Can a Brand Be "Authentic"? — Guest Post by Lippe Taylor and ShopPR President Jim Joseph
Whether communicating textually or visually, we need to choose our words carefully. No offense to any brand manager, CMO, or company President … especially those who are my clients. But I was in a planning session just recently, and yet again the most overused branding word of the moment kept coming up over and over again: authentic. If only I had a dollar for every time “authentic” comes up in a branding discussion. It’s definitely the marketing word du jour. It seems that every brand wants to say that it’s “authentic.”
I understand why. Consumer distrust since the economic fall out after 9/11 and the endless subsequent “scandals” has left consumers doubting what companies and brands say. Consumer skepticism of brands remains at an all time sustained high, and brands are trying desperately to overcome it. So every brand under the sun is claiming to be “authentic” or “real” or “trustworthy.” It makes it hard for the ones that really are.
Hence my frustration. Here we were brainstorming marketing platforms for a brand that really and truly is “authentic” (in virtually every sense of the word) and we can’t use the word. The word is losing its uniqueness for sure, but it’s also losing its believability, credibility, and well, authenticity. So we just can’t say it. It’s almost like saying you’re “authentic” means that you’re not. Like having to say you are “cool” really means that you’re trying too hard and therefore are far from it.
Some of the events of the last few weeks have not helped much.
Enter Paula Deen – a beloved brand by many with a clearly expressed brand experience. The brand (and yes, she is a brand) “suddenly” announces a health condition that she’s known for years that completely negates her brand values. And by the way, she is simultaneously announcing a deal with a pharmaceutical company linked with her health condition. The result? Paula Deen’s authenticity meter drops like a stone.
We’ve also got poor Barbie. The fifty-year old brand has had an active few years digitally where she has added a new career in computer engineering and even got back with Ken, thanks to her loyal social media following. Now a group of what I suspect are rather innocent moms lobbied online to have Mattel make a bald Barbie so that their little girls who are suffering through health crises could have something to identify and play with.
Seemed rather pure in the moment, but then the adults kicked in with all sorts of brand perceptions about Barbie, charity, and “pink” and it all went haywire. Issues of authenticity hijacked the debate as emotions ran high.
It’s sad because in a time where there is so much hype and media attention on the Kim Kardashians of the world, consumers really are searching for the truth-tellers and the ones who “do what they say.” Actions speak so much louder than words, but we still need to find the words!
Look at the brand o.b. Back in December, the brand apologized in social media, rather creatively, to great accolades. I’m not sure that many people even knew why the brand was apologizing, and I’m not sure that it mattered. They simply said that they were sorry. People like to be apologized to – they like to be acknowledged on some level. A little honesty, with some creativity thrown in, and the brand scored (without the word “authentic” anywhere to be seen).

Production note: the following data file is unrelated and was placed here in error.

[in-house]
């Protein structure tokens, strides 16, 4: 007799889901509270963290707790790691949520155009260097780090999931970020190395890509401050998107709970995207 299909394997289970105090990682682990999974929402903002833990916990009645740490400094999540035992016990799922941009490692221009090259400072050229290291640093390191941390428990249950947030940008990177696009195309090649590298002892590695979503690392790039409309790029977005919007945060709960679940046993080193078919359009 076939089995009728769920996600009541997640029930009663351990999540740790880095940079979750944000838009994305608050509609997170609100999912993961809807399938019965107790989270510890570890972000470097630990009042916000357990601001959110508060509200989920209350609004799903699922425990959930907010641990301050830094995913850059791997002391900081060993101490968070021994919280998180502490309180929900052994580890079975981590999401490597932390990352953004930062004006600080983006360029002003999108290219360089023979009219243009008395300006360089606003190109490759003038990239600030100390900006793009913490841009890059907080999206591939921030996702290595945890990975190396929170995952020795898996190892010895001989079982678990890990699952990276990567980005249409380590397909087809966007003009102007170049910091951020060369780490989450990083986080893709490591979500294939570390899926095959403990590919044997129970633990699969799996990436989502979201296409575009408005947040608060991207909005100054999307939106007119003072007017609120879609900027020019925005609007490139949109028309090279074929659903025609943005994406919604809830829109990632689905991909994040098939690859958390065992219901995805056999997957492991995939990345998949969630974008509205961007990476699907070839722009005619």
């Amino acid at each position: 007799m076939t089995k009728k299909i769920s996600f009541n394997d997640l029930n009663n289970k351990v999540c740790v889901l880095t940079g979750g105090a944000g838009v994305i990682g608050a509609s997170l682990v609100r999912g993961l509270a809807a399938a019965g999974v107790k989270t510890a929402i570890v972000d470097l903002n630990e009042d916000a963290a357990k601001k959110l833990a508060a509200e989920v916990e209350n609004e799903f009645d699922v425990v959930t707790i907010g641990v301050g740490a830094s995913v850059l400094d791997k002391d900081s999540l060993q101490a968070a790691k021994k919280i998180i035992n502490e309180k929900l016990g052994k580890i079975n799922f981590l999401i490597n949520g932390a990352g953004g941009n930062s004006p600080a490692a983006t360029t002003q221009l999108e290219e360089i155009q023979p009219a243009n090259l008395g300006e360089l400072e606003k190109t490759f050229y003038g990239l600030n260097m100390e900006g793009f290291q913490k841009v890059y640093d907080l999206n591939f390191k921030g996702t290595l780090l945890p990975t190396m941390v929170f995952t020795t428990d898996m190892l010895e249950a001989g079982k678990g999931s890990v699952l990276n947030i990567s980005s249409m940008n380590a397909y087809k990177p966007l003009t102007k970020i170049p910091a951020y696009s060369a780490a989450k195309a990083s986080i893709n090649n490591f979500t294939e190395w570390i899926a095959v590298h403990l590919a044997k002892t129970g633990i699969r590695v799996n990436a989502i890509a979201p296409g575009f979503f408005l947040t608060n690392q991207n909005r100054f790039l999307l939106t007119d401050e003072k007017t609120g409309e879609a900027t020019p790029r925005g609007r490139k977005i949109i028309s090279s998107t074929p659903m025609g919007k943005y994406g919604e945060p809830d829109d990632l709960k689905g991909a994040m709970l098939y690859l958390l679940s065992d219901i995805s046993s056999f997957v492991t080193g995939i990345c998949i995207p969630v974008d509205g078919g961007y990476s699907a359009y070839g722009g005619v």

So what’s a brand to do in order to be authentic?
First of all, be true to yourself. Know what you are and what you’re capable of – and state it clearly and consistently. Nothing more, nothing less, and skip all the buzzwords. Brands get themselves in trouble when they stretch outside of their skill set. If you have to stretch the truth, you can’t possibly be authentic with your actions.
Get to know your consumer. It’s imperative to understand the issues that make them tick, and what ticks them off. Stay within your areas of expertise and in areas that they consider to be acceptable – then you won’t have as many landmines to navigate.
Be honest. No brand or business is perfect and it’s impossible to be squeaky clean in every area of our business. It’s completely appropriate, especially in this era, to admit where you are still working to make progress. Honesty is the best policy, and will earn major authenticity points. It’s even better when you can map out a plan of action for how you are going to improve.
In the online video age, the commentary spreads even faster, making it even harder to be and stay authentic. So at the end of the day, is it possible for a brand to be authentic? Absolutely. But in actions, not words. And, of course, the most effective way to demonstrate or document those actions is with video. Just choose your words carefully, and remember that it’s a journey, not an end result.
About the Author: Jim Joseph, President of Lippe Taylor Brand Communications and ShopPR
Jim Joseph is an award winning marketing professional who has specialized in building consumer brands and agency businesses for over twenty years. He is the author of the award winning book The Experience Effect and most recently The Experience Effect for Small Business. He is a graduate of Cornell University and also holds an MBA from Columbia University. Jim has been featured in various broadcast and print publications including KYW-TV, the CW in Philadelphia and BrandWeek. He is currently the President and Partner of Lippe Taylor Brand Communications in New York City, an agency dedicated to marketing to women, and teaches two marketing classes at New York University. Clients include IKEA, David’s Bridal, Nestle, and Merck. He is also President of sister agency ShopPR. Prior to this, Jim worked his marketing magic transforming brands at Publicis Groupe and Saatchi & Saatchi Wellness. Prior clients include Kellogg’s, Kraft, Nestle, Cadillac, Tylenol, Clean & Clear, Aveeno, AFLAC, Ambien, and Walmart.